Monday, July 30, 2012

Breaking Bad: Hazard Play


So far this season, 'Breaking Bad's been all about dealing with the aftermath of last season's finale. After the caper of the first episode and last week's recruitment of Mike into Walt's team, this week we get an episode that seems to have finally established the new normal for the show. As a three-way-partnership Walt, Jesse and Mike strike a new balance of operations (Walt cooks, Mike does the business) and use the help of Saul Goodman to find a new place to cook. They settle with 'Vamonos Pest', a pest control company, and they use the fumigation tent to cook when nobody's at a client's house. 

Everything seems to be going back to normal and it seems like Walt couldn't be more satisfied with himself, except he really shouldn't. As I started watching the episode, I couldn't help but feel too that everything was falling into place as Walt found a new effective operation to run, but we then got three moments that made it very clear things aren't going nearly as well as Walt thinks they are. 

First we get to see Walt sit side by side with Brock on Jesse's couch acting as if he had nothing to do with Brock's poisoning. Jesse seems to be doing very well living with Andrea and Brock, but Walt uses Jesse's trust on him one more time to make him dump Andrea. Does he do it because he fears Brock will speak up or because Andrea will put Jesse in another situation where he is a hazard to the operation? We don't really know, but we know Jesse is still ignorant to Walt's manipulation.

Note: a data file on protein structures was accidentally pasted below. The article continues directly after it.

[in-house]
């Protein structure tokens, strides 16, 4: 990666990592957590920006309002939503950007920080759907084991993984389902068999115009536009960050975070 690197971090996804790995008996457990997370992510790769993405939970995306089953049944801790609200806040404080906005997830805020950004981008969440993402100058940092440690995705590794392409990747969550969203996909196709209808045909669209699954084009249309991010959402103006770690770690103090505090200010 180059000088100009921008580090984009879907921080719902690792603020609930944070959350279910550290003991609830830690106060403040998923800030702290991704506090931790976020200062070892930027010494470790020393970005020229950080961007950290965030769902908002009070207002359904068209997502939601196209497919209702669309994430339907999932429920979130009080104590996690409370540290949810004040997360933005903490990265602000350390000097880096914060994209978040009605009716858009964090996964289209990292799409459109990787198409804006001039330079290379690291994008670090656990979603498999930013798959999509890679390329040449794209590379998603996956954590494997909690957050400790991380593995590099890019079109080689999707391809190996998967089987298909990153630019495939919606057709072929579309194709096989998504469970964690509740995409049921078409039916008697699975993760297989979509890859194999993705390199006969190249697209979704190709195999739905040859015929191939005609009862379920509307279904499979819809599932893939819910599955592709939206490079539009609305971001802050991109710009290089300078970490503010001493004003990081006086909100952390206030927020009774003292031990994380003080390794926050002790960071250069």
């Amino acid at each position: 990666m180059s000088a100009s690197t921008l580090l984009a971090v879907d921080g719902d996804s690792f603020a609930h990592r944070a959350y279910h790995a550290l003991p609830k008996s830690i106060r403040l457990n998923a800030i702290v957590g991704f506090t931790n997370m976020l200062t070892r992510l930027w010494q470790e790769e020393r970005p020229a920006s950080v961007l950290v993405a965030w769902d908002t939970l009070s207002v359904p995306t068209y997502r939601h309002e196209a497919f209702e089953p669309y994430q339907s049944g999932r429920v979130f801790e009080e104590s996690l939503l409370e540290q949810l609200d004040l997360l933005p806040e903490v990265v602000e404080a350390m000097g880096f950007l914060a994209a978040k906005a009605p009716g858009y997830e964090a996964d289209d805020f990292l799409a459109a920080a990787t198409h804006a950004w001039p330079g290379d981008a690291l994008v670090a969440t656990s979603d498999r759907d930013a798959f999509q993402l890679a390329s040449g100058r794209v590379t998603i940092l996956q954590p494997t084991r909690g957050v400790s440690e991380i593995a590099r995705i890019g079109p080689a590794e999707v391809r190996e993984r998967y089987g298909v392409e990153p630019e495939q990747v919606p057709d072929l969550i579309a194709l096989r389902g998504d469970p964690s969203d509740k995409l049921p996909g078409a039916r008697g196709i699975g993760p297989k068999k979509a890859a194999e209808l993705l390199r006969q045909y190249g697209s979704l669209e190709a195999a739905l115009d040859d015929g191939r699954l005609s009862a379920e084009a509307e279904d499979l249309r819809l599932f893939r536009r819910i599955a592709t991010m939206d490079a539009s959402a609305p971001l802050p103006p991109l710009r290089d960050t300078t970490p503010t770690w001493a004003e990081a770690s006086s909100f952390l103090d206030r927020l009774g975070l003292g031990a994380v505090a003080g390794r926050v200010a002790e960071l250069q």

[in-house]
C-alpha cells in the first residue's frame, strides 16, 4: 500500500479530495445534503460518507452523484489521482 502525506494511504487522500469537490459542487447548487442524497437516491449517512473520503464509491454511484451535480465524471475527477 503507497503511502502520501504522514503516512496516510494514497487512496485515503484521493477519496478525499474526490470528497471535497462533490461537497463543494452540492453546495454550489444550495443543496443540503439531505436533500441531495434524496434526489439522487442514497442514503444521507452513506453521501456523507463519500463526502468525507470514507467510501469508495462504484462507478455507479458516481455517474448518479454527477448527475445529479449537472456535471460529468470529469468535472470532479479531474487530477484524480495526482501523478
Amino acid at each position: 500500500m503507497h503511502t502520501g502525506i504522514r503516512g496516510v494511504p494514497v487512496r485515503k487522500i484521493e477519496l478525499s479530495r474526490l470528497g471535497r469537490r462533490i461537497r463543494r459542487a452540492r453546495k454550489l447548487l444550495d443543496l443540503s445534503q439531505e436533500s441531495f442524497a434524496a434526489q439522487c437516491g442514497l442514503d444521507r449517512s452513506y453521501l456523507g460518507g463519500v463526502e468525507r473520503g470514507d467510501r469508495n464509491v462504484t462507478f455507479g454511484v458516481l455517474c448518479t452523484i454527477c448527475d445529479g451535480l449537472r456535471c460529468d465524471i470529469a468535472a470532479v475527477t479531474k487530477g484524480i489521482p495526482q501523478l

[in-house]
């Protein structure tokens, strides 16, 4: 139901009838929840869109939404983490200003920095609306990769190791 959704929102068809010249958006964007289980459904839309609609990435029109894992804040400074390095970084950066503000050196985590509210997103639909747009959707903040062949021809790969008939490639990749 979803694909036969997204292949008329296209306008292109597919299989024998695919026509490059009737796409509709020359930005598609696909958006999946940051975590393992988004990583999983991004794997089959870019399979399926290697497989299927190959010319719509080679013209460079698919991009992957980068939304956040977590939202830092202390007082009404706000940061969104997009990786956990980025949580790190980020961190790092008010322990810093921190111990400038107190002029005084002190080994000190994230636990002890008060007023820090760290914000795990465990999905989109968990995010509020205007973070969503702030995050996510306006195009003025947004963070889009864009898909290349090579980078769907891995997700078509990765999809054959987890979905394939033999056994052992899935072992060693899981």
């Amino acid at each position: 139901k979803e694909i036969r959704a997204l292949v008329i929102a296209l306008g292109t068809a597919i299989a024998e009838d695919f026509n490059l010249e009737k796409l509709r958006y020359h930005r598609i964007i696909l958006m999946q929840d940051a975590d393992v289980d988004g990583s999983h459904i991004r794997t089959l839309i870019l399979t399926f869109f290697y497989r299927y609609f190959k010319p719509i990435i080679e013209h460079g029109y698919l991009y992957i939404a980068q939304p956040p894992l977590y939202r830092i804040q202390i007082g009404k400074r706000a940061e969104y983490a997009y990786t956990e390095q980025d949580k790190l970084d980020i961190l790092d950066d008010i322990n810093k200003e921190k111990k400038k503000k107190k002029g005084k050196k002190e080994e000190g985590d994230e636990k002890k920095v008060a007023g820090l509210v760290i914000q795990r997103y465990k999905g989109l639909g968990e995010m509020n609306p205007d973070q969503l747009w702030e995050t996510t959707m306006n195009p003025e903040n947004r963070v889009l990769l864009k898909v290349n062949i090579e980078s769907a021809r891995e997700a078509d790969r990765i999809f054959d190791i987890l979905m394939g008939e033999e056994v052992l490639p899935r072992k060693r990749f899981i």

Then we have Skyler. Her scene at the car-wash with Marie is incredibly telling in which we realize how damages he's become since she decided to join Walt in his operation. Walt tells Marie it must be because of what happened with Ted Beneke since they had an affair. And based on the scene where he is watching 'Scarface' with Walter Jr. and his baby daughter, I think he does, to a large extent, think that is the reason for her sudden depression, no realizing how afraid Skyler is of him and how badly she regrets having joined forces with a husband that looks more and more like a murderer. 

And finally, there is the one person who isn't too afraid or oblivious to confront Walt: Mike tells Walt he will only participate if he gets to run the business side of the operation by himself. Walt then says to Saul about the deal: "He runs the operation, I run him". And when Mike starts making cuts on Walt and Jesse's share to give to his many employees, Walt tries to run him. The way he does it, it is clear Walt is more sure of himself than ever, but the way he treats Mike is not exactly an intelligent thing to do. Mike tells Walt: "Just because you killed Jesse James, it don't make you Jesse James." 

And he is right. Walt may be as careful as ever in the way he runs his cooking and money laundering, but he is too proud of his achievements to treat the people around him with the same level of care. His relationship with Jesse is hanging by a thin thread of ignorance and his relationship with Skyler is worst than ever. The thread of other Gus Fring is gone, but there is another thread as dangerous to Walt coming from within.

Also: It's great to see Skinny Pete and Badger at the music store. Especially Pete doing some kick-ass keyboard playing. 

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